Disability lawyer Sam Bagenstos argued convincingly in 2004 that the future of disability law requires compliance with laws on charitable services, without which people with disabilities would not be able to exercise their civil rights meaningfully. This is true 30 years after the ADA and almost two decades after Professor Bagenstos’ intervention.

Threats to the Affordable Care Act and Social Security Act put people with disabilities in medically and economically vulnerable positions with potential repercussions such as displacement, loss of custody of their children or, in some cases, death. However, emphasizing the importance of these laws is not intended to mean that these laws do not require reform. Means-tested social security rules such as the “marriage penalty” have a negative impact on those receiving social security benefits in order to get married and increase their household incomes. This punishment, in turn, leads to a wrong choice between marriage and continued receipt of necessary financial and medical assistance.

The next wave of disability rights should broaden the scope of our “civil rights laws” to include areas such as environmental justice and emergency preparedness as target areas for anti-discrimination efforts in the area of ​​disability.

Look at the different effects of the California wildfires on people with disabilities. As reported by the state of California, people with certain mobility, communication, and sensory disabilities are two to four times more likely to die from the effects of a natural disaster.

Failure to address the energy needs of people using motorized aids resulted in Pacific Gas & Electric shutting down electricity to accommodate local weather conditions that could start fires. While this may seem like a laudable public safety initiative, Pacific Gas & Electric has not adequately addressed the needs of people with disabilities who are consumers of their services. Electricity could mean the difference between inclusion and segregation for consumers with reduced mobility, or even life and death for consumers with breathing equipment or refrigerators to house insulin and other medications.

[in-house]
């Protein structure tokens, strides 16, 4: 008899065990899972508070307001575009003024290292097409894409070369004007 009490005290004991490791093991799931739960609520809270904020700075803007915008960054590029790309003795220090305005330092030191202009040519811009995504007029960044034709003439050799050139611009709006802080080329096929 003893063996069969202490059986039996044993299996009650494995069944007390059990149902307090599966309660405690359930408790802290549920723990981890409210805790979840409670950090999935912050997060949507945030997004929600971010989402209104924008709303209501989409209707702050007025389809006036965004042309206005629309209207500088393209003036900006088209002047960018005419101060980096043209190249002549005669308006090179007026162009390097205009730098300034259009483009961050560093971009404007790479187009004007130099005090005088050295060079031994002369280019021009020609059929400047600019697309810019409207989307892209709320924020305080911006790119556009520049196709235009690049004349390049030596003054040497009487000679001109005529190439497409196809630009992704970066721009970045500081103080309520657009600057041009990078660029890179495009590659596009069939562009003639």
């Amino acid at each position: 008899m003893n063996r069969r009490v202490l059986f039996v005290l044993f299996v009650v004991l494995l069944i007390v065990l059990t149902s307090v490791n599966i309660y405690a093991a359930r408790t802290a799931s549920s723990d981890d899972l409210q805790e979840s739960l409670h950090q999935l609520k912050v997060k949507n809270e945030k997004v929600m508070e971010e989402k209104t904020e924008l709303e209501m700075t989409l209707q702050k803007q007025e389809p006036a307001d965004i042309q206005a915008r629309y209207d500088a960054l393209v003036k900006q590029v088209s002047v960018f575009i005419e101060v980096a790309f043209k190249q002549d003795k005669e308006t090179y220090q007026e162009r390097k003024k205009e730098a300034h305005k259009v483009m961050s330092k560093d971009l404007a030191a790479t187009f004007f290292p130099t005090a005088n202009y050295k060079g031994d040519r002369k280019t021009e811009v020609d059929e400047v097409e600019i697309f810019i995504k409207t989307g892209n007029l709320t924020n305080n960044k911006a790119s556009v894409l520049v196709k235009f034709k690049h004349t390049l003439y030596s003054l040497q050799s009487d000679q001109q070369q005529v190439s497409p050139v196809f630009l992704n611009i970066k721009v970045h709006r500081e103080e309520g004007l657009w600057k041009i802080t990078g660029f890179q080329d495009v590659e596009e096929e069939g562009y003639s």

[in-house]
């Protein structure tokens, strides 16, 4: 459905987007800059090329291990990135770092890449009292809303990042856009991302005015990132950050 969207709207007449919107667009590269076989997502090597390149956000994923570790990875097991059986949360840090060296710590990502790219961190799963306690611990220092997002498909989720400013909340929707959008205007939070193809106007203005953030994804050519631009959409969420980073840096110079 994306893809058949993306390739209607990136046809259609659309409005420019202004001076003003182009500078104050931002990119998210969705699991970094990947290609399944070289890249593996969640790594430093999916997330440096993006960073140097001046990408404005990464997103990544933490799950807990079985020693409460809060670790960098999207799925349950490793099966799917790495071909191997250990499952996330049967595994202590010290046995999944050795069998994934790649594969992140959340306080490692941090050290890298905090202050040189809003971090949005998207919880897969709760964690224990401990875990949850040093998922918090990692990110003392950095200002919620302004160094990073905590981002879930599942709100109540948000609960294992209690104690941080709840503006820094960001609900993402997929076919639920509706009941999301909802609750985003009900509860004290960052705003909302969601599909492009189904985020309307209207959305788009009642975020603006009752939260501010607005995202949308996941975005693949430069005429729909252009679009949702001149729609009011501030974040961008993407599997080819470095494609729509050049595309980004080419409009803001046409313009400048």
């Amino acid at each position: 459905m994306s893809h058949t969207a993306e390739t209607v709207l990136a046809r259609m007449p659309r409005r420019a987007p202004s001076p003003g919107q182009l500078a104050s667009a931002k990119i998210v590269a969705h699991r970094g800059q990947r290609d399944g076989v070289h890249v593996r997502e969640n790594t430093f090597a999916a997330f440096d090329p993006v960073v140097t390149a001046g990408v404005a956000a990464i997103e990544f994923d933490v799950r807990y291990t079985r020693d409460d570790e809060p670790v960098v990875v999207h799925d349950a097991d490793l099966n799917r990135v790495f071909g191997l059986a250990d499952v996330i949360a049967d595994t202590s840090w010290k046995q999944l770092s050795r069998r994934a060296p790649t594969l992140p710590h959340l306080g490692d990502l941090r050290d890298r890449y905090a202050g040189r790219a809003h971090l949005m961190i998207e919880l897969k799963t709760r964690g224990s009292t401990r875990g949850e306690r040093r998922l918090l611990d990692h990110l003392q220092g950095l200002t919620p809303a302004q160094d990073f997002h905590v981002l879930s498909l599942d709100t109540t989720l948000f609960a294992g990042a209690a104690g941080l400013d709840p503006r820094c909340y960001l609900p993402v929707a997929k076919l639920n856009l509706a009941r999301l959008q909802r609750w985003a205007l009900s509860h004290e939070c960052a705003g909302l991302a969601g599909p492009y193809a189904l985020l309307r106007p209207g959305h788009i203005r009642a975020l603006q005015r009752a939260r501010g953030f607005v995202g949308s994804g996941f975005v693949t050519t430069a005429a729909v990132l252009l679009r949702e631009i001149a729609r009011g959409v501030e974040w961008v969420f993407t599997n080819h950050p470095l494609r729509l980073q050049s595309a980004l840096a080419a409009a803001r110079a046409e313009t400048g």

Even advancing efforts in the area of ​​environmental justice can have unintended consequences for people with disabilities and for people at the intersection of other marginalized identities such as race, class, gender or sexuality. For example, the recent “straw ban” in Seattle has improved environmental justice by reducing the accumulation of plastic waste. However, this initiative does not take into account how the ban on plastic straw will affect people who depend on them. Most directly, these bans prevent people with disabilities from consuming drinks in public spaces.